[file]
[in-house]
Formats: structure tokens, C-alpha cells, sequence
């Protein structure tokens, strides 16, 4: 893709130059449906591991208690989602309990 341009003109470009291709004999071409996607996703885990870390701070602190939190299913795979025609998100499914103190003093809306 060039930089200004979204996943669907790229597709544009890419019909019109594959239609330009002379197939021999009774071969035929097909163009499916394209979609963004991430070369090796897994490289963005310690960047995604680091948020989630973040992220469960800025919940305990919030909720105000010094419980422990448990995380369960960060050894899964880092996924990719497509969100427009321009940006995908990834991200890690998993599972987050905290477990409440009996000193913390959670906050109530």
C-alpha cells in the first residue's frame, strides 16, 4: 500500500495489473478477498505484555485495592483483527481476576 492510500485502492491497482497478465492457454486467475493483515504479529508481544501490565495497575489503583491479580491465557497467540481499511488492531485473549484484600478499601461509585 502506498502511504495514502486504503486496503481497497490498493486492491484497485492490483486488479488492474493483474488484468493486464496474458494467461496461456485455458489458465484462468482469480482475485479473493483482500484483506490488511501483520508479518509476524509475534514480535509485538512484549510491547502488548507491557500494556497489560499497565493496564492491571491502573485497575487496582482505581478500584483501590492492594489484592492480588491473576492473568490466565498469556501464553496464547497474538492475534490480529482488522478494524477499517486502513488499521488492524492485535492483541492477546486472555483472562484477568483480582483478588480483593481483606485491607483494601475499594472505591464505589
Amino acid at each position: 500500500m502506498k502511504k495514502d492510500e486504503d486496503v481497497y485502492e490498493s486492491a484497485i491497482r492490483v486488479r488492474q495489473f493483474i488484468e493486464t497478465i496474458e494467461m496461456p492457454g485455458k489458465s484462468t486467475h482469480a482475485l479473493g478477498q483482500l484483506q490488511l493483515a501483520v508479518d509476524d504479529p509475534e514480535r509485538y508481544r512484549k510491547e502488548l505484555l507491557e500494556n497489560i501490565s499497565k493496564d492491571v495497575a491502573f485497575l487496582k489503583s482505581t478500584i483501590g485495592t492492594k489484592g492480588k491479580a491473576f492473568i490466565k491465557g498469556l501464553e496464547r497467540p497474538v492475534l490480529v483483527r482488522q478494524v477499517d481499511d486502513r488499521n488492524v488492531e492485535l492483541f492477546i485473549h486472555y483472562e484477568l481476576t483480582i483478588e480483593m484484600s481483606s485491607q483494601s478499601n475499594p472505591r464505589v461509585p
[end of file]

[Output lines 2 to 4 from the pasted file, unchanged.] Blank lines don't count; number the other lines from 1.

Formats: structure tokens, C-alpha cells, sequence
């Protein structure tokens, strides 16, 4: 893709130059449906591991208690989602309990 341009003109470009291709004999071409996607996703885990870390701070602190939190299913795979025609998100499914103190003093809306 060039930089200004979204996943669907790229597709544009890419019909019109594959239609330009002379197939021999009774071969035929097909163009499916394209979609963004991430070369090796897994490289963005310690960047995604680091948020989630973040992220469960800025919940305990919030909720105000010094419980422990448990995380369960960060050894899964880092996924990719497509969100427009321009940006995908990834991200890690998993599972987050905290477990409440009996000193913390959670906050109530």
C-alpha cells in the first residue's frame, strides 16, 4: 500500500495489473478477498505484555485495592483483527481476576 492510500485502492491497482497478465492457454486467475493483515504479529508481544501490565495497575489503583491479580491465557497467540481499511488492531485473549484484600478499601461509585 502506498502511504495514502486504503486496503481497497490498493486492491484497485492490483486488479488492474493483474488484468493486464496474458494467461496461456485455458489458465484462468482469480482475485479473493483482500484483506490488511501483520508479518509476524509475534514480535509485538512484549510491547502488548507491557500494556497489560499497565493496564492491571491502573485497575487496582482505581478500584483501590492492594489484592492480588491473576492473568490466565498469556501464553496464547497474538492475534490480529482488522478494524477499517486502513488499521488492524492485535492483541492477546486472555483472562484477568483480582483478588480483593481483606485491607483494601475499594472505591464505589